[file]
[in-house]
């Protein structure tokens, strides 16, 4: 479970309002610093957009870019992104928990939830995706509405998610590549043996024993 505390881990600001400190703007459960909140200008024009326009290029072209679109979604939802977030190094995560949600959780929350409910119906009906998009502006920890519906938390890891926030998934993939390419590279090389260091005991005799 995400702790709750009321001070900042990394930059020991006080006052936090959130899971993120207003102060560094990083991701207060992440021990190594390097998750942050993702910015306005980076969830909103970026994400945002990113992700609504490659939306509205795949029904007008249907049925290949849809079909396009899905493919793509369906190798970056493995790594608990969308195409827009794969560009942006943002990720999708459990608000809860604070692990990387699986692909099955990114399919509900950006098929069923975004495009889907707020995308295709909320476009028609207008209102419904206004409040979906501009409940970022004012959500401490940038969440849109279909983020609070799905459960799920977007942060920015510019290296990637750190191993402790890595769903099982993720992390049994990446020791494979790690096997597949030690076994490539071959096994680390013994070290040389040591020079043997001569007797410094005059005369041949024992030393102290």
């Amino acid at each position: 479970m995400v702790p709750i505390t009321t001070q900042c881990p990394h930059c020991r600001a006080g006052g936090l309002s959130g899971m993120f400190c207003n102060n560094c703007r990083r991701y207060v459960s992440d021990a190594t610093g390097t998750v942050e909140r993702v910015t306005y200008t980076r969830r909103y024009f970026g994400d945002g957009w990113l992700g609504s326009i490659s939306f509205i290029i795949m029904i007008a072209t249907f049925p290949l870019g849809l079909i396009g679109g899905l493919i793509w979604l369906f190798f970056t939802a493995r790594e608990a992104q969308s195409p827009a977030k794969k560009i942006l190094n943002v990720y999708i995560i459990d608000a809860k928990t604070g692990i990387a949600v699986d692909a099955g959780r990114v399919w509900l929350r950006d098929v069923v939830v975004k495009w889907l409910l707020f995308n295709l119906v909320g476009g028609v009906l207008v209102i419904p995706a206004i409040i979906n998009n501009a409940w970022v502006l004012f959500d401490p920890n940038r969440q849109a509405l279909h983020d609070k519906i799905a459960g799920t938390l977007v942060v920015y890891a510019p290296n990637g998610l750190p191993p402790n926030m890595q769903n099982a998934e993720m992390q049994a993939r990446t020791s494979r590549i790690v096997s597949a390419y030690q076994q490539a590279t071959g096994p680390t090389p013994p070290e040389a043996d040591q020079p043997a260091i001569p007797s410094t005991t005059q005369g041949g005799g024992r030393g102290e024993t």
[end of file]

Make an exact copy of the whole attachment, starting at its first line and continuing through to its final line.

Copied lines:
[in-house]
């Protein structure tokens, strides 16, 4: 479970309002610093957009870019992104928990939830995706509405998610590549043996024993 505390881990600001400190703007459960909140200008024009326009290029072209679109979604939802977030190094995560949600959780929350409910119906009906998009502006920890519906938390890891926030998934993939390419590279090389260091005991005799 995400702790709750009321001070900042990394930059020991006080006052936090959130899971993120207003102060560094990083991701207060992440021990190594390097998750942050993702910015306005980076969830909103970026994400945002990113992700609504490659939306509205795949029904007008249907049925290949849809079909396009899905493919793509369906190798970056493995790594608990969308195409827009794969560009942006943002990720999708459990608000809860604070692990990387699986692909099955990114399919509900950006098929069923975004495009889907707020995308295709909320476009028609207008209102419904206004409040979906501009409940970022004012959500401490940038969440849109279909983020609070799905459960799920977007942060920015510019290296990637750190191993402790890595769903099982993720992390049994990446020791494979790690096997597949030690076994490539071959096994680390013994070290040389040591020079043997001569007797410094005059005369041949024992030393102290």
């Amino acid at each position: 479970m995400v702790p709750i505390t009321t001070q900042c881990p990394h930059c020991r600001a006080g006052g936090l309002s959130g899971m993120f400190c207003n102060n560094c703007r990083r991701y207060v459960s992440d021990a190594t610093g390097t998750v942050e909140r993702v910015t306005y200008t980076r969830r909103y024009f970026g994400d945002g957009w990113l992700g609504s326009i490659s939306f509205i290029i795949m029904i007008a072209t249907f049925p290949l870019g849809l079909i396009g679109g899905l493919i793509w979604l369906f190798f970056t939802a493995r790594e608990a992104q969308s195409p827009a977030k794969k560009i942006l190094n943002v990720y999708i995560i459990d608000a809860k928990t604070g692990i990387a949600v699986d692909a099955g959780r990114v399919w509900l929350r950006d098929v069923v939830v975004k495009w889907l409910l707020f995308n295709l119906v909320g476009g028609v009906l207008v209102i419904p995706a206004i409040i979906n998009n501009a409940w970022v502006l004012f959500d401490p920890n940038r969440q849109a509405l279909h983020d609070k519906i799905a459960g799920t938390l977007v942060v920015y890891a510019p290296n990637g998610l750190p191993p402790n926030m890595q769903n099982a998934e993720m992390q049994a993939r990446t020791s494979r590549i790690v096997s597949a390419y030690q076994q490539a590279t071959g096994p680390t090389p013994p070290e040389a043996d040591q020079p043997a260091i001569p007797s410094t005991t005059q005369g041949g005799g024992r030393g102290e024993t």